Prince William has urged Britain to take special care of our heroic NHS and care staff to ensure they are not left “broken” by the coronavirus crisis.
The Duke of Cambridge revealed his fears over the mental health toll of medics and carers battling on the front line every day to defeat the virus.
William, 37, said it was right that the nation has come together for the weekly Clap for Carers and be “hailed as superstars, and brave, and wonderful” but they must also know “it’s okay not to be okay”.
The royal said: “We have this global pandemic which is unprecedented, it’s scary, it’s making a lot of people anxious and uncertain.
“I think the country as a whole is going to need a lot more support when it comes to their mental health.”
In a new documentary, ‘Football, Prince William and our Mental Health’, airing tonight at 8.05pm on BBC One, camera crews followed the Duke for a year during his campaign to open up a national conversation around mental health.
William added: “We made the NHS frontline staff – rightly – heroes.
“But in doing so, we once again, give them the burden that we gave our soldiers fighting in the war, where everyone was so grateful and wanted to show their appreciation as to their fighting for their freedoms and everything.
“And I think we’ve got to be very careful with the language that we use.
“They should rightly be hailed as superstars, and brave, and wonderful staff; but I’m very conscious from a mental health point of view that we don’t alienate some of them.
“Where they feel that once they have this hero tag, they can no longer shake that, and therefore they can’t ask for support, they have to be this strong pillar of strength, when actual fact what we need them to be is examples of positive mental health, doing the job, beating this pandemic, helping and caring for so many people, but also looking after themselves so that they come through this in one piece and we’re not having broken NHS staff all over the country”
William – father to Prince George, six, Princess Charlotte, five, and Prince Louis, two – also spoke about how becoming a father brought back the raw emotion he felt when his mother Princess Diana tragically died in a car crash in 1997.
In further conversations with ex-professional footballers including Joe Hart and Frank Lampard, William also opened up about his feelings growing up in the spotlight and questions whether the British mentality of a “stiff upper lip” is relevant in the modern world.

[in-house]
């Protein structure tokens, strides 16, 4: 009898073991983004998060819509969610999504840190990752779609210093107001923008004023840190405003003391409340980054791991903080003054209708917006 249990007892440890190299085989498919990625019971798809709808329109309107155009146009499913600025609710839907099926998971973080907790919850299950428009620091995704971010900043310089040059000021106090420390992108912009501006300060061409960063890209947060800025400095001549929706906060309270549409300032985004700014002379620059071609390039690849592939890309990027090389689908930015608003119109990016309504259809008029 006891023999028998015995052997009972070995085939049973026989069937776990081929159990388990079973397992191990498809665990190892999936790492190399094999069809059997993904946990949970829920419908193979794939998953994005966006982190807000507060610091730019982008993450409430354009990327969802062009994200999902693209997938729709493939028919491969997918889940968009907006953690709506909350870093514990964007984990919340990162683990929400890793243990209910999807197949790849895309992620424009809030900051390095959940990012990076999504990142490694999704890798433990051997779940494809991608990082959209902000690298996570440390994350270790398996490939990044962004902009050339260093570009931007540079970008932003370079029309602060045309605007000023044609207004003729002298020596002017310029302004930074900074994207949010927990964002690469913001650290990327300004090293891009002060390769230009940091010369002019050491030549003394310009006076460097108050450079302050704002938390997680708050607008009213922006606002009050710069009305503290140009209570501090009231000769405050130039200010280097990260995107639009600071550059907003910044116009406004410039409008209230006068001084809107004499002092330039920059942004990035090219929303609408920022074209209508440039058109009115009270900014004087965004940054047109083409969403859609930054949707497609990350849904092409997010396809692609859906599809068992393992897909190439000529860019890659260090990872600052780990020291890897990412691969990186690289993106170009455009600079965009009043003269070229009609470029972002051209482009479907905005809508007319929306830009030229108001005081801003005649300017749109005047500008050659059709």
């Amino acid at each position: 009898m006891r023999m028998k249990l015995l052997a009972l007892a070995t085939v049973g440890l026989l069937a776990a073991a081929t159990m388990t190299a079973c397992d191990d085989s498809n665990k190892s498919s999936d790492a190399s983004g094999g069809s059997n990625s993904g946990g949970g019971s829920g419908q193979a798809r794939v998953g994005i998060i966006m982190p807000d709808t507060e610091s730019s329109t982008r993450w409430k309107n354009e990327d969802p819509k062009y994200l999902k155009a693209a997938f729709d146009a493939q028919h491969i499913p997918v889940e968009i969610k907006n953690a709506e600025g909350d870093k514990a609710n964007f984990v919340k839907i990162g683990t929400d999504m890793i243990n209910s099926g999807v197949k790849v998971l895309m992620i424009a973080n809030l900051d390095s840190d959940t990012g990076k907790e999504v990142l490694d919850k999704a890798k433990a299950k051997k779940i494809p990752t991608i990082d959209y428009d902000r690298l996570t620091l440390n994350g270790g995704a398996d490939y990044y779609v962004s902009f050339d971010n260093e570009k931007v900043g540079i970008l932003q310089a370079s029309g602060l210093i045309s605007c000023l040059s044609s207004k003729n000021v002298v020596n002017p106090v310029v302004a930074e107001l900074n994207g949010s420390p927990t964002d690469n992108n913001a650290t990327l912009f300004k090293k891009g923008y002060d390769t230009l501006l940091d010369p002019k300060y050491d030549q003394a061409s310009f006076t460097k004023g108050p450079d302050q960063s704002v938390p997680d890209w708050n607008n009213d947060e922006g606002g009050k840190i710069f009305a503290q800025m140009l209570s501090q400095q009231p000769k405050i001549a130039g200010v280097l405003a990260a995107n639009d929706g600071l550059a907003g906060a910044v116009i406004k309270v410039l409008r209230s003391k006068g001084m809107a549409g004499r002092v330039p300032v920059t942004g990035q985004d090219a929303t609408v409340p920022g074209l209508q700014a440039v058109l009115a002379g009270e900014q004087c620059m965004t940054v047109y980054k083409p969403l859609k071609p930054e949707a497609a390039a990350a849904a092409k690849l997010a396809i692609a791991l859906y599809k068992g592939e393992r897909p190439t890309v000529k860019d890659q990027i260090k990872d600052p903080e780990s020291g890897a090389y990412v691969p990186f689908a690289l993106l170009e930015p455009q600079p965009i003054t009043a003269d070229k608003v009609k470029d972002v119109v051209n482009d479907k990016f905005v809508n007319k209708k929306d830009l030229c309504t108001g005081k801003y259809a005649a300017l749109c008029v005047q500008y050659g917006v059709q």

As part of his work during the Covid-19 outbreak William has also urged front line workers to seek help for their mental wellbeing after an official hotline received calls amounting to just 0.1% of NHS staff.
In the documentary he says: “I am still concerned about what I’m hearing from the frontline, which is that certain staff still find it very difficult at the NHS to talk about their mental health and to be open about it, for a lot of reasons.
“But I am concerned that one of the areas that we really need to hit hard with the mental health support is the frontline.”
For the first time, leading mental health charities are working together in the scheme called Our Frontline, providing round the clock support to the 1.4million NHS staff and millions of Britain’s key workers.
The Prince added: “It’s going to reach so many people in so many different ways that I think we really have got to be prepared for a very different mind-set for mental health going forward, and I’m just really conscious that the system doesn’t fall over, and I think we’ve got to plug the gaps and make sure that, for what it looks like, certain hospitals around the country have very good support networks for their staff and mental health, and others don’t, and I want to make sure we can support the hospitals that are struggling to prioritise their mental health for their staff.”
The documentary Football, Prince William and our Mental Health airs tonight (THURSDAY) at 8.05pm on BBC One and is available and is available on BBC iPlayer.